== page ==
The meaning of BRICS

Author Mohan Guruswamy Last Modified Tuesday, 5 September 2017 (17:43 IST)
The summit in is taking place in the immediate aftermath of a confrontation between its two largest economies and nations. Till it was resolved a few days ago, it was not even sure if the Indian Prime Minister would have traveled to beautiful Xiamen, from where on clear nights one can see the lights of Taiwan. Many observers in New Delhi believe that if Narendra did not take part in the Xiamen, so soon after not participating in the OBOR meeting of twenty-eight countries, it would have meant a long-term rupture between India and China, and also cast a long shadow on the future of BRICS.
The last meeting between Narendra Modi and Jinping didn’t exactly exude good vibes. While the Indian side was at pains to explain that the two leaders met and spoke some about important matters of mutual interest, the Chinese side quite happily administered a snub saying nothing more than handshakes and courteous smiles were exchanged. It now remains to be seen if India-China relations after Xiamen can go back to where they were before the OBOR summit?
When the Goldman Sachs economist, Jim O’Neill, coined the acronym BRIC in 2001, he had in mind a list of the big and fast growing economies who would be generating the greater part of world economic growth in the first half of the new century. He gave the grouping the rather evocative BRIC, suggesting a new building block in the world economy.
In 2001 the G-7 accounted for 46% of WGDP with just 10% of the world’s population. and the BRICS accounted for 40% of the world’s population and 18% of WGDP. But economists were agreed that by 2030, BRICS would account for 40% of WGDP. BRICS have so far been ahead of the curve. China and India are first and third in the world GDP (PPP) pecking order. But despite this the global financial architecture remains as before with the control in the hands of the West and mostly serving their interests. The impetus for a permanent BRICS forum was the 2008 US meltdown, which demands a major reform of the world economic and financial system
The first BRIC meeting took place in 2009 and it became a formal organization the following year. However instead of seeking to reform the worlds economic and financial management system, the BRICS began looking at itself as a political counterweight to the western system. The addition of South Africa at the Sanya summit, a country that ranks 35 by GDP, to give the group a full transcontinental spread was a clear indication of this. Clearly economic weight was no longer a criterion for membership. If that were so Nigeria, which is several, places higher than South Africa would have made a more eligible candidate.
The big transformation of this century has been the rapid rise of China and the US-China economic relationship. Despite being its political competitor China now has a symbiotic relationship as it depends on the US trade deficit to accrue wealth. If the US ever becomes a responsible economic power, then its trade deficit should compress to well below the $502 billion it was last year. Its trade deficit with China alone is about $300 billion. Clearly China is hugely invested in America’s profligacy and holds its US gains mostly in US banks, which finance the next cycle of US profligacy.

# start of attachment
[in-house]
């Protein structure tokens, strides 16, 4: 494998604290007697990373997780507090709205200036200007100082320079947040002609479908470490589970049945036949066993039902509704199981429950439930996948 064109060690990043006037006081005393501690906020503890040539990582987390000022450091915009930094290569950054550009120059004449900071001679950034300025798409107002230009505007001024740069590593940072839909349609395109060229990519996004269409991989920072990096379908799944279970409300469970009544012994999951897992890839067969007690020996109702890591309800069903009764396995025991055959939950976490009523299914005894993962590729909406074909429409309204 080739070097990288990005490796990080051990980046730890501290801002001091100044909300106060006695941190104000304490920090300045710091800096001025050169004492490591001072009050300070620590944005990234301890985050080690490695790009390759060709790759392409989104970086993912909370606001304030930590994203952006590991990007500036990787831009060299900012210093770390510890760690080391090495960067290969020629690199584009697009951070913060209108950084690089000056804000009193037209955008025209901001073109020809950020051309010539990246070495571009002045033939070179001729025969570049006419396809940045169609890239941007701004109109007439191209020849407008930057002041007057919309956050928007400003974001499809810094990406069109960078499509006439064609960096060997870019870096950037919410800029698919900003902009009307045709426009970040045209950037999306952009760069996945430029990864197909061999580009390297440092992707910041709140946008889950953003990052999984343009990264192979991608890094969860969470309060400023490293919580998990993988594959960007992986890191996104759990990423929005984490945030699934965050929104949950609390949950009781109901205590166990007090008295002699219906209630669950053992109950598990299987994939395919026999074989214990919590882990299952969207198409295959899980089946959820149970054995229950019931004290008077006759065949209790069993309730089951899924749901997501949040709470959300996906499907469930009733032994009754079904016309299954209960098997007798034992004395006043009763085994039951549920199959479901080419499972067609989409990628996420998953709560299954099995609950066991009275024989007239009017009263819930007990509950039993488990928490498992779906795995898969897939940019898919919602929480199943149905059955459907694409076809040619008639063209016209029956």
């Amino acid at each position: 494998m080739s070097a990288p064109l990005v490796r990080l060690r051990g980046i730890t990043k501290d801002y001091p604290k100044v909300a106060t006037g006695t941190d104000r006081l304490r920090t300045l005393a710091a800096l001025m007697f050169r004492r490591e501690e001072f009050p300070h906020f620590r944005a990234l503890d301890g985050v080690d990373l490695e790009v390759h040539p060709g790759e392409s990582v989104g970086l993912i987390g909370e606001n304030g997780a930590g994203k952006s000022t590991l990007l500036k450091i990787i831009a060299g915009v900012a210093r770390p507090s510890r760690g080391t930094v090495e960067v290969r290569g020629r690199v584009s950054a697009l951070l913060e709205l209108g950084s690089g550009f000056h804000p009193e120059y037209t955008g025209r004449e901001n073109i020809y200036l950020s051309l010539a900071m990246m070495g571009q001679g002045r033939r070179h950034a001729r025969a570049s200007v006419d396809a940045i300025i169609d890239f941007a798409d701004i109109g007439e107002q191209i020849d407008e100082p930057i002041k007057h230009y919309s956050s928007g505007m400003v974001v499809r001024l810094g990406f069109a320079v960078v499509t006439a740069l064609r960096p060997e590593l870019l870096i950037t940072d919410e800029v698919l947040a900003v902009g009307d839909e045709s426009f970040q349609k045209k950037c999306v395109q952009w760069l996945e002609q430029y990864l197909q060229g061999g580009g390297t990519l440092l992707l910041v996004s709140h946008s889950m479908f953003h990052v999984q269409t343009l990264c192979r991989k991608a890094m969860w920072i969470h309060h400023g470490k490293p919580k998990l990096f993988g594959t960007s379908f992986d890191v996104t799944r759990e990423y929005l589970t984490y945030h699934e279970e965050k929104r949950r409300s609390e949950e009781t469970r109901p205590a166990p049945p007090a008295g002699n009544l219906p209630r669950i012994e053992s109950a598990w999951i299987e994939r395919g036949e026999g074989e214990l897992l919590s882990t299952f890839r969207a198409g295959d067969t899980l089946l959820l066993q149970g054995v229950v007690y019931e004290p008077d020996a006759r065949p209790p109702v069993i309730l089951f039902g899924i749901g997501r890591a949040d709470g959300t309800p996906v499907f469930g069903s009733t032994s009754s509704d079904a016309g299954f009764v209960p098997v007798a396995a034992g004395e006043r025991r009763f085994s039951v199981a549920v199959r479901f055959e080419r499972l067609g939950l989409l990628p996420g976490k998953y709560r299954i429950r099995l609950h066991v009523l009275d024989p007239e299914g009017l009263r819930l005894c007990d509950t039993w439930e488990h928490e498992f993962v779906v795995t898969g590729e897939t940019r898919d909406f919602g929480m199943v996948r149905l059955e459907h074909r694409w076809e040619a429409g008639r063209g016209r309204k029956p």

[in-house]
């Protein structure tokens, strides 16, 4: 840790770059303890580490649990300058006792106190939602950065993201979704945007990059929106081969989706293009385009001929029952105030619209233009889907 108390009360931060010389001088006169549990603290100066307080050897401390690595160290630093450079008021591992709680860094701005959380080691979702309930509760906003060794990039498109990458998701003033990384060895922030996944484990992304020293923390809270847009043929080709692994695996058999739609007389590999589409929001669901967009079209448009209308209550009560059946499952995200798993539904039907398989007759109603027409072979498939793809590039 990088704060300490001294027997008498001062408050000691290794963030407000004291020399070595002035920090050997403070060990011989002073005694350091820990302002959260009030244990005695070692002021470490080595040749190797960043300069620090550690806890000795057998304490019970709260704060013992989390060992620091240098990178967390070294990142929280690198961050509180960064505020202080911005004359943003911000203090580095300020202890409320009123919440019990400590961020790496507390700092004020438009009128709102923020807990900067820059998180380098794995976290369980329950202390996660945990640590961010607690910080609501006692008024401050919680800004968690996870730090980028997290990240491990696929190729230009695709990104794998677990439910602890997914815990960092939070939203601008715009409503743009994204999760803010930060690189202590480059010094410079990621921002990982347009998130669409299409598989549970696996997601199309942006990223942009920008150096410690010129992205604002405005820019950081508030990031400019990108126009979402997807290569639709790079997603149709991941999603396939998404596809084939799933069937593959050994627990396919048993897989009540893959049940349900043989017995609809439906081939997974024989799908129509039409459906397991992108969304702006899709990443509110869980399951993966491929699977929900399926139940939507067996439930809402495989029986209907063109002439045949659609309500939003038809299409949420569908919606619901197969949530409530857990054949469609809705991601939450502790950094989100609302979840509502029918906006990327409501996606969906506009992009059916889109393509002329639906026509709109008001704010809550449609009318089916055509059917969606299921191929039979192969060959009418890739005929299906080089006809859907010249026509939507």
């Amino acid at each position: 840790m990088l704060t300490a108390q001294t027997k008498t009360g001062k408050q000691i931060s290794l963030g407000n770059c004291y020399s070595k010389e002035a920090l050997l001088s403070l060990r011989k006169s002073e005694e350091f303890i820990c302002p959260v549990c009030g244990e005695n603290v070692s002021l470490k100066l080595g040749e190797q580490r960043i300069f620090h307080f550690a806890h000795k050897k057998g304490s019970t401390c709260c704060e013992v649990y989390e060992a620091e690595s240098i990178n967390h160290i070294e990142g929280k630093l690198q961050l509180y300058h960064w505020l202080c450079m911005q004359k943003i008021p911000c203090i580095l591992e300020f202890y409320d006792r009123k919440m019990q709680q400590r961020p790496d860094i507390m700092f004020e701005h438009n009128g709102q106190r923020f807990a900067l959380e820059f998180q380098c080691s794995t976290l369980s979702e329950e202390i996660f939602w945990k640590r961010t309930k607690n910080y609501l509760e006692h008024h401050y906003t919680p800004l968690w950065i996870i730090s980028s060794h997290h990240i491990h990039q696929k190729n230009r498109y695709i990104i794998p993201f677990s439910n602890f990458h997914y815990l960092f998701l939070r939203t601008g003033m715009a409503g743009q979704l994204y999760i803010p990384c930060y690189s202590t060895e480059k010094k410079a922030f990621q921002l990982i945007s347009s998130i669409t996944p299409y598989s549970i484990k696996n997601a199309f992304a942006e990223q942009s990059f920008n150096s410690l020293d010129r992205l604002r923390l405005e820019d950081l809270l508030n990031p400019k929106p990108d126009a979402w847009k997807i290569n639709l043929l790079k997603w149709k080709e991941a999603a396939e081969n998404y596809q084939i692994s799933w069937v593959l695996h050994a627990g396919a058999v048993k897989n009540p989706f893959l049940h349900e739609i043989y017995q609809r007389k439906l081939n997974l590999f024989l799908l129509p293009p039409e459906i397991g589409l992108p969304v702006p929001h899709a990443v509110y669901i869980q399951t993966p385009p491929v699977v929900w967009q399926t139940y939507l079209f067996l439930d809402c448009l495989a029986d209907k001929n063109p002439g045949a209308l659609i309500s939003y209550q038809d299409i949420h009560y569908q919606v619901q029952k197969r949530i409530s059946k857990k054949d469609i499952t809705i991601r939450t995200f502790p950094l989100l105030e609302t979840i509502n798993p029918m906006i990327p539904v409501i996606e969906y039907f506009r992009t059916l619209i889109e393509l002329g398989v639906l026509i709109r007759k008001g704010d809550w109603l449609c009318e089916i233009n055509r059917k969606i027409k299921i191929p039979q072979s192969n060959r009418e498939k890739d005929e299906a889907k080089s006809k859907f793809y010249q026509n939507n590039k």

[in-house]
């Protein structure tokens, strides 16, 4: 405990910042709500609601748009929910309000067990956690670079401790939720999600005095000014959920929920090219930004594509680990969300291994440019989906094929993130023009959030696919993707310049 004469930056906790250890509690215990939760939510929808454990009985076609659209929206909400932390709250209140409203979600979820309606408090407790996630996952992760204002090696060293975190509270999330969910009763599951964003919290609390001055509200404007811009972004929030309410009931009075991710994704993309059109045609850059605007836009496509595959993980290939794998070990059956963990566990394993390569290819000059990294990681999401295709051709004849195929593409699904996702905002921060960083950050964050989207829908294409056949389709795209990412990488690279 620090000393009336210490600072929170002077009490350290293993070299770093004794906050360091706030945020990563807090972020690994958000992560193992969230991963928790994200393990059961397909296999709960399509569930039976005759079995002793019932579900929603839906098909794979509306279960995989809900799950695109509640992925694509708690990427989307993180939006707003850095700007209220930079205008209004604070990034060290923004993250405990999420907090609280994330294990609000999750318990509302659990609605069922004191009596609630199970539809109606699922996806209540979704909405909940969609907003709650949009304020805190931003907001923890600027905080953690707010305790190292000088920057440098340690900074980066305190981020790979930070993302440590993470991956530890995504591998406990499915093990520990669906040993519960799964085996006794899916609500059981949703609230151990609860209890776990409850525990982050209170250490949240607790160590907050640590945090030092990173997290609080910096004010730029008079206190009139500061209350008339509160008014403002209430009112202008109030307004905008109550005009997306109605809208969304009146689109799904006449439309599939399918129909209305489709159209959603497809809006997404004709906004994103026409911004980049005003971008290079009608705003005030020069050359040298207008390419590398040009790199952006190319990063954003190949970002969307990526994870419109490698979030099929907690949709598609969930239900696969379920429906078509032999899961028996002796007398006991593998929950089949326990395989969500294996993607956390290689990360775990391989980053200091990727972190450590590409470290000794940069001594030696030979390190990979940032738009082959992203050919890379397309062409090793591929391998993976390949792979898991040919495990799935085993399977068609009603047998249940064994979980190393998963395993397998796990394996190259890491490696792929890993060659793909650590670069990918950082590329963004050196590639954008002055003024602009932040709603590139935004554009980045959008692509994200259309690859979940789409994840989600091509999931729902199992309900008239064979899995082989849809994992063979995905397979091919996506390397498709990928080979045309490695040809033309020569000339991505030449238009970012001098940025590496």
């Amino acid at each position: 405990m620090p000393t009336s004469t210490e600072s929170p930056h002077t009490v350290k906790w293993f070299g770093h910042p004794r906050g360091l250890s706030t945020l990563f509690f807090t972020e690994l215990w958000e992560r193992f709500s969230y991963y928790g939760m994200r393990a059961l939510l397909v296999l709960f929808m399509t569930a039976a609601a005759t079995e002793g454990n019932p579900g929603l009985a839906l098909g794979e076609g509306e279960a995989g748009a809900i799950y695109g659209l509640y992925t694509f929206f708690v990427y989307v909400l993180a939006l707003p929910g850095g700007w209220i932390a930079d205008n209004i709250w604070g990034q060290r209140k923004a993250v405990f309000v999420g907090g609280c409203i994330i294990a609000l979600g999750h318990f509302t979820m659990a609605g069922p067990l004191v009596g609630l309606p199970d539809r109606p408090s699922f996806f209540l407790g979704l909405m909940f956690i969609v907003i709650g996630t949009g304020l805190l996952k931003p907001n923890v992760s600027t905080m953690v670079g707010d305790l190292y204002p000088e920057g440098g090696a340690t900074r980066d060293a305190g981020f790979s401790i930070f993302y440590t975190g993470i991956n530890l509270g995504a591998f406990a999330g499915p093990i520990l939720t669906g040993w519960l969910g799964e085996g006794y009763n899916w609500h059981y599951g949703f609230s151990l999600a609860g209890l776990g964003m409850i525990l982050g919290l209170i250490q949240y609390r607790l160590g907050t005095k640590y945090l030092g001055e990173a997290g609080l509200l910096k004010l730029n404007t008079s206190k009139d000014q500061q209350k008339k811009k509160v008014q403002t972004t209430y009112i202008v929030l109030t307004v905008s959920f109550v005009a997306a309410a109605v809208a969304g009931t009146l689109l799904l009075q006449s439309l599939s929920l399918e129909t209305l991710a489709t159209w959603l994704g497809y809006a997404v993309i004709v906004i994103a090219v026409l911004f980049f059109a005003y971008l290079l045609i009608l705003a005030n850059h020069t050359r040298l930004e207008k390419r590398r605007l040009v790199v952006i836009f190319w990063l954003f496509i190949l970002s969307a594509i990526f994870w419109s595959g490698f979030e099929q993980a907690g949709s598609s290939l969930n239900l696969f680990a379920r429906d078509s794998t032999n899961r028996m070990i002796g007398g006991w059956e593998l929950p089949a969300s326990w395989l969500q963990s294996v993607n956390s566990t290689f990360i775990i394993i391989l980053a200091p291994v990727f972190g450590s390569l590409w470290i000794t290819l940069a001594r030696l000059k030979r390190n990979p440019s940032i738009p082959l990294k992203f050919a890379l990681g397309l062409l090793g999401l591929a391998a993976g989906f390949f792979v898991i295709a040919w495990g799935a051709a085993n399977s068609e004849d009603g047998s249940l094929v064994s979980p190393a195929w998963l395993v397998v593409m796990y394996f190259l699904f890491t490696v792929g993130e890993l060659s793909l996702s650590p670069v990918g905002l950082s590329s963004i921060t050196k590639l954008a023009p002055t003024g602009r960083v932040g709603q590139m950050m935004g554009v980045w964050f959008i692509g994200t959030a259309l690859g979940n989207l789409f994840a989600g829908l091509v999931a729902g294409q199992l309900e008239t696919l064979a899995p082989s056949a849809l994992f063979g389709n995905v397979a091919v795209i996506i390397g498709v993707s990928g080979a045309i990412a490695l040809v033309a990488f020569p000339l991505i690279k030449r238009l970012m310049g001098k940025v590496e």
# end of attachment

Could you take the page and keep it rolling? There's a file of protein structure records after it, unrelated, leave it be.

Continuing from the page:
With global economic reform no longer its focus, BRICS has become more of an annual political fest. It had become more of a platform for the summit hosts to showcase their political influence. Last year India sprang a surprise by inviting the BIMSTEC comprising of seven regional countries - Bangladesh, India, Myanmar, Sri Lanka, Thailand, Bhutan and Nepal. It was doing what Brazil and Russia had done in the previous years when they invited heads of immediate neighbors and regional groups such as Union of South American Nations (UNASUR); and Shanghai Co-operation Organization (SCO) and the Eurasian Union.
China is now taking this one big step further by inviting Egypt, Kenya, Tajikistan, Mexico and Thailand. It is clearly casting the net far and wide as if to signal its global stature. China has also been semaphoring its intent to seek the expansion of the BRICS, perhaps to give itself a larger global group to dominate.
The early BRICS promise of trading in each other’s currency and thus balancing bilateral trade has not happened. China clearly prefers to hold dollars rather than rubles or rupees or cruzeiros. The other big idea was the BRICS Development Bank, which was the brainchild of then Indian Prime Minister Manmohan Singh in 2012, came to life as the New Development Bank during the Fortaleza summit in 2014 with an authorized capital of $100 billion. It is now headquartered in Shanghai with the stated task of developing “a strong pipeline of projects and responding in a fast and flexible manner to aspirations and interests of its members”.
The first set of loans involving financial assistance of $811 million, to be disbursed in tranches, supporting 2,370 MW of renewable energy capacity were announced in a Board of Directors meeting held in Washington, ironically enough on the sidelines of the IMF and the World Bank group spring meetings. The bank is to provide $300 million to Brazil, $81 million to China, $250 million to India and $180 million to South Africa. It’s a beginning but its still a far cry from what was envisaged with only $1 billion subscribed as share capital and ninety-nine to go. But lets hope that is the first step leading to a new world?
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